We’ve been following Operation Payback closely since it surfaced back in early September and even after two months of strikes against antipiracy advocates, little is known about the group behind the DDoS attacks. Known simply as Anonymous, the DDoS participants remain shrouded in mystery and undoubtedly prefer to remain that way.
This week, TorrentFreak was able to speak with some of the members of Anonymous and gain some insight as to who they are and why they choose to participate in Operation Payback missions. According to one spokesperson who talked with the website, there are two main groups that make up Anonymous.
A core group, made up of about a dozen members, plans and manages the organization’s activities. Another, much larger group actually assists in carrying out the DDoS strikes. Most are geeks, file-sharers, and programmers.
“The core group is the #command channel on IRC. This core group does nothing more than being some sort of intermediary between the people in that IRC channel and the actual attack,” the spokesperson claims. “Another group of people on IRC (the main channel called #operationpayback) are just there to fire on targets.”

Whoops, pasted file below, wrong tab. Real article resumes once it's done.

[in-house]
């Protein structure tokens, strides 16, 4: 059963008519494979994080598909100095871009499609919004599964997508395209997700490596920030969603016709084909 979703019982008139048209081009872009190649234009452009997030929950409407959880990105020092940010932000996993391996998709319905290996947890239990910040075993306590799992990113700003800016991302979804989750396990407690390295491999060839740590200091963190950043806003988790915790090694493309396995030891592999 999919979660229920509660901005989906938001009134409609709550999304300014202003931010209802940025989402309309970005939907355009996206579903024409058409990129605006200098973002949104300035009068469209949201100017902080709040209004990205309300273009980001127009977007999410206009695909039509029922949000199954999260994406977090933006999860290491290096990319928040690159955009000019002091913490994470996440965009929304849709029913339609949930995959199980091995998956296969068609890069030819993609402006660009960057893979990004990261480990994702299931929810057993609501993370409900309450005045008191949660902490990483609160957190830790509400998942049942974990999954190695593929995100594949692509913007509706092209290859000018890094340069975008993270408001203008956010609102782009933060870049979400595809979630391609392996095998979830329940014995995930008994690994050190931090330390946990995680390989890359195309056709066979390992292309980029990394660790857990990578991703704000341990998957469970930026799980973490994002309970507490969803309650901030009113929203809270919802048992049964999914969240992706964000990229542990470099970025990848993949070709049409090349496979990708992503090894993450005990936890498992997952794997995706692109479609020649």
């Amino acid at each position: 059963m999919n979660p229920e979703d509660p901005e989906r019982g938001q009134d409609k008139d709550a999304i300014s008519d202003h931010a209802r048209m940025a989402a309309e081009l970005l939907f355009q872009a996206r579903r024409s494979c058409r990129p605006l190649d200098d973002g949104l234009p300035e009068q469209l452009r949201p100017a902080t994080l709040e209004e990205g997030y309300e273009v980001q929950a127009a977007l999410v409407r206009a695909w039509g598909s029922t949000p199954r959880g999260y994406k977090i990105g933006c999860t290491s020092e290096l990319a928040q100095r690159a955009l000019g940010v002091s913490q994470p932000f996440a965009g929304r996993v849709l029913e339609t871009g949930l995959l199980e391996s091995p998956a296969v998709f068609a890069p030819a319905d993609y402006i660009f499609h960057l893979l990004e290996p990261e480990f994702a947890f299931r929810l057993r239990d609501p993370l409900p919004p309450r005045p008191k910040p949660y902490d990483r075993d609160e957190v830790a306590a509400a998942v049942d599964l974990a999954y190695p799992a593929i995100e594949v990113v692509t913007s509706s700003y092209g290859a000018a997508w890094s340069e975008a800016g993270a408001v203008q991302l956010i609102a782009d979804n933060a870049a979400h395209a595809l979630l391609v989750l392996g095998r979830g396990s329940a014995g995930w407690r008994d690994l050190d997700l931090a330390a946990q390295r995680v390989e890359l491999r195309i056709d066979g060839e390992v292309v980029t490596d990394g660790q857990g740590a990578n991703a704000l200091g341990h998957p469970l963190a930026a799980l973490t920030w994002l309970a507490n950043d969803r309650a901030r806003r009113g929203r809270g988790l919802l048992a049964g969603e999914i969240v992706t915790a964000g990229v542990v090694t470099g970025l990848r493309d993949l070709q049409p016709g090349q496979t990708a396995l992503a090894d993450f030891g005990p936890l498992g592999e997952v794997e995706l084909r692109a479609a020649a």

While it’s clear from the name Operation Payback why Anonymous is carrying out their attacks, it hasn’t been well explained what the group actually wanted to accomplish by causing disruptions to organizations like the RIAA and MPAA. It would seem that they are rallying for an end to copyright laws, but that isn’t exactly the case.
“Some of us have the vision of actually getting rid of copyright/patents entirely, but we are at least trying to stay slightly realistic,” explains the group’s spokesperson.
And Anonymous does believe that they’ve made some mistakes along the way and hope to improve in the future. While some members of the group believe that anarchy is the answer, the core group seems to harbor some regret in having executed the attacks on the UK Intellectual Property Office and the US Copyright Office.
So where does Operation Payback go from here?
“What we are now trying to do, is to straighten out ideals, and trying to make them both heard and accepted,” the spokesperson told TorrentFreak. “Nobody would listen to us if we said piracy should be legal, but when we ask for copyright lifespan to be reduced to ‘fair’ lengths, that would sound a lot more reasonable.”
From the sounds of the statements made by Anonymous members, there seems to be much less animosity and more rational consideration going on in this stage of the group’s mission. Time will tell if this change of attitude helps the group gain more traction in accomplishing revisions to copyright law.